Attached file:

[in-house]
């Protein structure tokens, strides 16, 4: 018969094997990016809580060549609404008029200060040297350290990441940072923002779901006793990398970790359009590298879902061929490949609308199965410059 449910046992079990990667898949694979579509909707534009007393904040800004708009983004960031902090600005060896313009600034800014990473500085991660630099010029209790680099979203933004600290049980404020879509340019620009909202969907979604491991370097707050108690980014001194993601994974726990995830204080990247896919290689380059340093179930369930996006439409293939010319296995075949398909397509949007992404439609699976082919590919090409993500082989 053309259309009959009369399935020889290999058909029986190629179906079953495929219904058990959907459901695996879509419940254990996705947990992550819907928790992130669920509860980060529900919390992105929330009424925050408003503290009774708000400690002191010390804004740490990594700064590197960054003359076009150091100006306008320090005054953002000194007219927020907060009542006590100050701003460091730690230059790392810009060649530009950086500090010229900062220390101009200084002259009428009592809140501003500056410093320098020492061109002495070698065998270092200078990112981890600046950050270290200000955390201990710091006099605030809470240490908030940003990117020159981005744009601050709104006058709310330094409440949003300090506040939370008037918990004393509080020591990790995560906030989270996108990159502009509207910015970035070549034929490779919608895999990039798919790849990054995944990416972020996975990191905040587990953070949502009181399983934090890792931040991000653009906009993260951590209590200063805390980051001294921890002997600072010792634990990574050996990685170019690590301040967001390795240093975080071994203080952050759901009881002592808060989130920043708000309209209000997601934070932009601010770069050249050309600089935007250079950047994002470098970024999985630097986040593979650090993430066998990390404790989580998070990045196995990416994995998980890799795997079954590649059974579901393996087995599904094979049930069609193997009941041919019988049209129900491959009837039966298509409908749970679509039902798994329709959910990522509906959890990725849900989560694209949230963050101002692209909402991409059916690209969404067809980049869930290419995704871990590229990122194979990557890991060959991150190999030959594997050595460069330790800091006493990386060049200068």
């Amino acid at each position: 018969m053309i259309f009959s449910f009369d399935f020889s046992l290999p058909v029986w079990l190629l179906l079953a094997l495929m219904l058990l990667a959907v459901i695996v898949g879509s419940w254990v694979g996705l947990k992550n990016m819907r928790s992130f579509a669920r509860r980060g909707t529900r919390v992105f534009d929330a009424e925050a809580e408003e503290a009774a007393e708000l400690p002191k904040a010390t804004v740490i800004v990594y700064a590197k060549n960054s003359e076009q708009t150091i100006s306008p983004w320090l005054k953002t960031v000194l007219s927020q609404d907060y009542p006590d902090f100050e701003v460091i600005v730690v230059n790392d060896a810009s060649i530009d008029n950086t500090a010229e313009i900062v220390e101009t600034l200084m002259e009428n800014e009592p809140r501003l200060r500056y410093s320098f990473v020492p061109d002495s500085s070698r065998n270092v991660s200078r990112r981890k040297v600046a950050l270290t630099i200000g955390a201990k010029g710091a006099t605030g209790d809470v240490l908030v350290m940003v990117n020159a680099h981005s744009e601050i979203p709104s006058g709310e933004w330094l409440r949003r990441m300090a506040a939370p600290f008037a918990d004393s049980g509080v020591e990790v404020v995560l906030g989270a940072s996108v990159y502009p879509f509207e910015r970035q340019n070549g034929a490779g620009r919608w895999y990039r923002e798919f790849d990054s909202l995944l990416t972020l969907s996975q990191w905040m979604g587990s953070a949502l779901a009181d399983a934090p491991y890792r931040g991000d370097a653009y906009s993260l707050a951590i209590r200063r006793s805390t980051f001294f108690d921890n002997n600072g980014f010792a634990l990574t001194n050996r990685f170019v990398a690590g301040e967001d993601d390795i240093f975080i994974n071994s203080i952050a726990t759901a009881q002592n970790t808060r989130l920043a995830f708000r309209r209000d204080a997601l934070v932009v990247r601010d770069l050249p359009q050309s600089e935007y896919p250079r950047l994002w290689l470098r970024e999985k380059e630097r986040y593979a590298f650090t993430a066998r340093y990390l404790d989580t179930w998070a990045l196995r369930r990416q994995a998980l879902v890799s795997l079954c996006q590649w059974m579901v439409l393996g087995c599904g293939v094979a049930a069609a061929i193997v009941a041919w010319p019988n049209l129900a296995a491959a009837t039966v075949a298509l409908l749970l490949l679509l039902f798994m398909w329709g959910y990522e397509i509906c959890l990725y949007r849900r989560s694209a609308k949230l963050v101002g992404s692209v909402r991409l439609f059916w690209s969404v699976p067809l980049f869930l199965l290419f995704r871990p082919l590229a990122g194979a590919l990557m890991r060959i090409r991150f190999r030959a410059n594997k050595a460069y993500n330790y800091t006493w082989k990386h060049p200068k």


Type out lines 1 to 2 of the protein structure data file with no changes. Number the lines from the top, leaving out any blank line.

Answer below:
[in-house]
């Protein structure tokens, strides 16, 4: 018969094997990016809580060549609404008029200060040297350290990441940072923002779901006793990398970790359009590298879902061929490949609308199965410059 449910046992079990990667898949694979579509909707534009007393904040800004708009983004960031902090600005060896313009600034800014990473500085991660630099010029209790680099979203933004600290049980404020879509340019620009909202969907979604491991370097707050108690980014001194993601994974726990995830204080990247896919290689380059340093179930369930996006439409293939010319296995075949398909397509949007992404439609699976082919590919090409993500082989 053309259309009959009369399935020889290999058909029986190629179906079953495929219904058990959907459901695996879509419940254990996705947990992550819907928790992130669920509860980060529900919390992105929330009424925050408003503290009774708000400690002191010390804004740490990594700064590197960054003359076009150091100006306008320090005054953002000194007219927020907060009542006590100050701003460091730690230059790392810009060649530009950086500090010229900062220390101009200084002259009428009592809140501003500056410093320098020492061109002495070698065998270092200078990112981890600046950050270290200000955390201990710091006099605030809470240490908030940003990117020159981005744009601050709104006058709310330094409440949003300090506040939370008037918990004393509080020591990790995560906030989270996108990159502009509207910015970035070549034929490779919608895999990039798919790849990054995944990416972020996975990191905040587990953070949502009181399983934090890792931040991000653009906009993260951590209590200063805390980051001294921890002997600072010792634990990574050996990685170019690590301040967001390795240093975080071994203080952050759901009881002592808060989130920043708000309209209000997601934070932009601010770069050249050309600089935007250079950047994002470098970024999985630097986040593979650090993430066998990390404790989580998070990045196995990416994995998980890799795997079954590649059974579901393996087995599904094979049930069609193997009941041919019988049209129900491959009837039966298509409908749970679509039902798994329709959910990522509906959890990725849900989560694209949230963050101002692209909402991409059916690209969404067809980049869930290419995704871990590229990122194979990557890991060959991150190999030959594997050595460069330790800091006493990386060049200068």